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Gut Reaction: The 84th Academy Award Nominations

Our critic's predictions for 2012

Hugo

Hugo

Courtesy Photo
  • Hugo
  • The Help
  • The Artist
  • The Descendants
  • Moneyball
  • Beginners
  • My Week With Marilyn
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The 2012 Oscar nominations were unveiled yesterday at the ungodly hour of 5:30am during a press conference in Los Angeles, CA. My pre-teen self used to wake up early and watch the announcements live. I was young and still excited about the prospects of seeing my favorite films get rewarded for their greatness. A few resounding disappointments later and I quickly understood that the Oscars have never been and never will be a true litmus test for quality. Still, the optimist in me continues to believe the Academy might get it right each year, or at least surprise me. Thankfully, the 2012 crop has multiple nominations worth celebrating. 

Best Picture
"The Artist"
"The Descendants"
"Extremely Loud & Incredibly Close"
"The Help"
"Hugo"
"Midnight in Paris"
"Moneyball"
"The Tree of Life"
"War Horse"
 
Nine films were nominated this first year under Oscar’s new qualifying guidelines, and the only shocker is the critically maligned 9/11 drama Extremely Loud & Incredibly Close. While the Academy has an unnatural and disturbing love for director Stephen Daldry, even the most cynical Oscar pundits wrote off his latest in the big race. Consider it a lame duck for your Oscar pool. It’s great to see Hugo and Midnight in Paris here, as many expected. Both are joyous films obsessed with historical discovery and memory. It also warms my heart that The Tree of Life was nominated here, since it’s sure to be a lasting achievement well into the next chapter of film history. If you haven’t seen Terrence Malick’s audacious, sublime, and enthralling exploration of...well...EVERYTHING, see it on the biggest screen as soon as possible!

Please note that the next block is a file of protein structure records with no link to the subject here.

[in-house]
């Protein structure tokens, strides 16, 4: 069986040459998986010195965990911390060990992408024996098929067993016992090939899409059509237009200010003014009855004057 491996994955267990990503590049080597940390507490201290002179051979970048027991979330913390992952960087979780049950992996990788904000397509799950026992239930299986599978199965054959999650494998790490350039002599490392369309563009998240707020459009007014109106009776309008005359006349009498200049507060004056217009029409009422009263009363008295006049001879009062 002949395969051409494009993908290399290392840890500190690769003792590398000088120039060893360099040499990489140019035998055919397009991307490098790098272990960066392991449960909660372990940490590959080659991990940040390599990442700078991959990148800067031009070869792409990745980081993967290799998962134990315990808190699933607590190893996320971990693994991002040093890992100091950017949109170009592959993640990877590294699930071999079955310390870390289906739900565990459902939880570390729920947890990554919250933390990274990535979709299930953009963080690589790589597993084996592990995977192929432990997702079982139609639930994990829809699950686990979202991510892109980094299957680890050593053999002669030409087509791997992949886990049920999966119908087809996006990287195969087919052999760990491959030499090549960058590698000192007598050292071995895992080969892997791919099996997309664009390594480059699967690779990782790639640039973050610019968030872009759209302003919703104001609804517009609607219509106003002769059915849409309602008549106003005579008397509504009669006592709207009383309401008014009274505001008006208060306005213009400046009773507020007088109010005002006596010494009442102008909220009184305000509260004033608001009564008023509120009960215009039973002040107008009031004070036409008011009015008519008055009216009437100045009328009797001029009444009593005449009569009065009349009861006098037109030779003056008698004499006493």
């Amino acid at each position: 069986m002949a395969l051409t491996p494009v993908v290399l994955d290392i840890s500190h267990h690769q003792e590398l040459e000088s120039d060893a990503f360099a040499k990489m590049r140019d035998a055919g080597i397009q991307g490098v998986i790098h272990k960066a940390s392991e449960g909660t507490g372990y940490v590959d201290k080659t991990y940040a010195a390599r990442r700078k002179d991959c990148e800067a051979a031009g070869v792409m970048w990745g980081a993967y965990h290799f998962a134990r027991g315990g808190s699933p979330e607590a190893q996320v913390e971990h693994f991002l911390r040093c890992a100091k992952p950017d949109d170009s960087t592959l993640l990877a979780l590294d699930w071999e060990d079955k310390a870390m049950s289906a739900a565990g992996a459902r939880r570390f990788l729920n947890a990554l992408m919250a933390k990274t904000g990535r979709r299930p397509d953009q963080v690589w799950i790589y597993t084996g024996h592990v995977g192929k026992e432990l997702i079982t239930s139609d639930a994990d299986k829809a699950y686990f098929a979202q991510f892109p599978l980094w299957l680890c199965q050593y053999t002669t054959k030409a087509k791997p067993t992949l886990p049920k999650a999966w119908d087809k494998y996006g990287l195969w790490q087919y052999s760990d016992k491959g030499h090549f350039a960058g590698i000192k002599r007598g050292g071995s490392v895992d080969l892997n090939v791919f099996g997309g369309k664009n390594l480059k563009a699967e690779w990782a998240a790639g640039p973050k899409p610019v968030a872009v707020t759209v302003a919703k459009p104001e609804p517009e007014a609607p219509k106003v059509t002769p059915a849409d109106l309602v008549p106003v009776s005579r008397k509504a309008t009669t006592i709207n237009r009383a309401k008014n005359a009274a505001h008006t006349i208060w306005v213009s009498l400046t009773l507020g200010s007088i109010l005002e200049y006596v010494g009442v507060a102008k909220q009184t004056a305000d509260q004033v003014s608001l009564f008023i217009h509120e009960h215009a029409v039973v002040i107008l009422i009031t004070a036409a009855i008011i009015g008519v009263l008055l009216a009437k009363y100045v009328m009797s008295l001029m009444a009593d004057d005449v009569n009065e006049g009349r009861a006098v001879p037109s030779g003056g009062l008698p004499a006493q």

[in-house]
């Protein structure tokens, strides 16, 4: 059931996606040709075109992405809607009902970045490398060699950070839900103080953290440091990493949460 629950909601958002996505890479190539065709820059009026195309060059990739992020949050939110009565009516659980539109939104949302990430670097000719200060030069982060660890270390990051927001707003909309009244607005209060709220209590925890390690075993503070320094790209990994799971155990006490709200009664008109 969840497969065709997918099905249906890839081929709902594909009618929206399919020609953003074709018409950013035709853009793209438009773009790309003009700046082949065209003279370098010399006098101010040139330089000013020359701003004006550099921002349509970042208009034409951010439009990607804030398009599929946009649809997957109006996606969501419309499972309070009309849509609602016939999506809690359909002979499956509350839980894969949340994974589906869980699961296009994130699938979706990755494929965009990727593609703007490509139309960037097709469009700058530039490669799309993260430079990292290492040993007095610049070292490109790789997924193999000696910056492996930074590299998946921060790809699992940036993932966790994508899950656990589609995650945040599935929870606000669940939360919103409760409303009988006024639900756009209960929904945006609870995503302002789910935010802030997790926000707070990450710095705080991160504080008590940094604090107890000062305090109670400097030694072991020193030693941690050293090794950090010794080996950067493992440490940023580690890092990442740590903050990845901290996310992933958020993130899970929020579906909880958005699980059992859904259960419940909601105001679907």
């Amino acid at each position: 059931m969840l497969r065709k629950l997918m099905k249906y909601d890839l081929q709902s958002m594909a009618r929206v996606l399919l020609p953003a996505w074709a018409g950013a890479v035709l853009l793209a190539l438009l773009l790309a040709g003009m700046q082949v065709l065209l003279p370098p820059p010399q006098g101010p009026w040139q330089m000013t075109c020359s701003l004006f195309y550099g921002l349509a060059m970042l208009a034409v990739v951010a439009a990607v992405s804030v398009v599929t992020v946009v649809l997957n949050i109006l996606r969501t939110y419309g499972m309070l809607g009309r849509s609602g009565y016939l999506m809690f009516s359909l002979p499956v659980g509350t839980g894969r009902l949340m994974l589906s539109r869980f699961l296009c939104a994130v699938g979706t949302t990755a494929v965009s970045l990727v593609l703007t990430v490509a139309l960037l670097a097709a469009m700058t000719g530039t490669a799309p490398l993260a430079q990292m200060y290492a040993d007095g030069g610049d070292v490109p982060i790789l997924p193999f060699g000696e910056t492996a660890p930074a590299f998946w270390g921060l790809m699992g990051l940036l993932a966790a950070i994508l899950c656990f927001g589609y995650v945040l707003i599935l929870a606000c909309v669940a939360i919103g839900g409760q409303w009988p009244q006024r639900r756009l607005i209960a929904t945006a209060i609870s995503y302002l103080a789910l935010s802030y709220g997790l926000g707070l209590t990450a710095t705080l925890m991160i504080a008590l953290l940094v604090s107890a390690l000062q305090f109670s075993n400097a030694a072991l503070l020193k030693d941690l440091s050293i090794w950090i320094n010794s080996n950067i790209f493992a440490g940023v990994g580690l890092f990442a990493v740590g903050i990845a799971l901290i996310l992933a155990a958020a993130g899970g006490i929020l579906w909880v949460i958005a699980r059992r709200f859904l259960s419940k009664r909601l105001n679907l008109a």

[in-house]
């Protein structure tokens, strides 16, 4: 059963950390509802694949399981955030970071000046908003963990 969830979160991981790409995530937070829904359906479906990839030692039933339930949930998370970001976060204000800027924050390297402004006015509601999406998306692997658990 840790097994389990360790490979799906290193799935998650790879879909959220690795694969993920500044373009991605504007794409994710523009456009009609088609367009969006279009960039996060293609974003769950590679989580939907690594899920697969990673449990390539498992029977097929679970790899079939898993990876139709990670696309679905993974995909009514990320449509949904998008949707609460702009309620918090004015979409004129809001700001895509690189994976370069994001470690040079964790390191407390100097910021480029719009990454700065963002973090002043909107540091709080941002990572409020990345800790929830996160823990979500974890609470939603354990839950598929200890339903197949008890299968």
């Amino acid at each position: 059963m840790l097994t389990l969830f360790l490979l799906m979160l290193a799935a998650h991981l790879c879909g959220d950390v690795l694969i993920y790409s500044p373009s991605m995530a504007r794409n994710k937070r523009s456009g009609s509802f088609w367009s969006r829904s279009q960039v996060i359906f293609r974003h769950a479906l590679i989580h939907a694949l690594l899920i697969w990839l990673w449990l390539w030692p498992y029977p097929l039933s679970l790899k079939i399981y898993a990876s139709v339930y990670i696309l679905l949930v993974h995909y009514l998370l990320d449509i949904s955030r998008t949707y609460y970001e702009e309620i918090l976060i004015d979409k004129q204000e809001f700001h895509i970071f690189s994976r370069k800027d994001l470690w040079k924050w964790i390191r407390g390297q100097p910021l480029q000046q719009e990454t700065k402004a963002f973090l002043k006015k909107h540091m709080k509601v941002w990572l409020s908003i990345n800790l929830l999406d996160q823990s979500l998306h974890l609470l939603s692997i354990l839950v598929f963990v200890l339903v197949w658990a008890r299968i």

Unfortunately, this looks like The Artist’s prize to lose, with maybe Hugo and The Descendants putting up the only legitimate opposition.
 
Best Director
Woody Allen - "Midnight in Paris"
Michel Hazanavicius - "The Artist"
Terrence Malick - "The Tree of Life"
Alexander Payne - "The Descendants"
Martin Scorsese - "Hugo"
 
Malick’s inclusion in the Directing category is a brave choice, especially considering Academy favorite Steven Spielberg and hot commodity David Fincher were omitted. The race will probably come down to Hazanavicius versus Scorsese. A split between between The Artist and Hugo for Best Picture and Best Director seems the likeliest scenario, so I'm going with Marty. 
 
Best Actor
Demián Bichir - "A Better Life"
George Clooney - "The Descendants"
Jean Dujardin - "The Artist"
Gary Oldman - "Tinker Tailor Soldier Spy"
Brad Pitt - "Moneyball"
 
This category usually has a left field choice, and this year it has two! Although Mexican star Demián Bichir snagged a SAG nomination for his role in Chris Weitz’s A Better Life, few thought he’d be included over the likes of Leonardo DiCaprio (J. Edgar) and Michael Fassbender (Shame). 
 
The Academy almost never nominates subtle lead performances, but that’s the best way to describe Gary Oldman’s masterful turn as an aging spy watching international ideology shift right beneath his feet. For a an actor who’s hammed it up more than once (The Professional, The Fifth Element), it’s wonderfully ironic that Oldman has received his first Oscar nomination for something as weathered, worn, and human as this incarnation as George Smiley. 
 
Expectedly, the dominant trifecta of Clooney, Dujardin, and Pitt rode the wave of awards/acclaim each has received over the past few months to Oscar nods. 
 
Best Actress
Glenn Close - "Albert Nobbs"
Viola Davis - "The Help"
Rooney Mara - "The Girl With the Dragon Tattoo"
Meryl Streep - "The Iron Lady"
Michelle Williams - "My Week With Marylin"
 
Most Oscar writers felt one young actress would sneak into this crowded field of veteran heavyweights, and low and behold rising star Rooney Mara did just that. Her serpentine performance as Lisbeth Salander in Fincher’s Dragon Tattoo remake is completely deserving, giving the film a sense of gravitas and depth the original lacked. 
 
Predictions-wise, the Academy loves it when women play men, so Glenn Close has huge upside, and of course, never write off The Meryl (receiving her record 17th nomination!) I’m putting my money on Michelle Williams for her turn as Marilyn Monroe.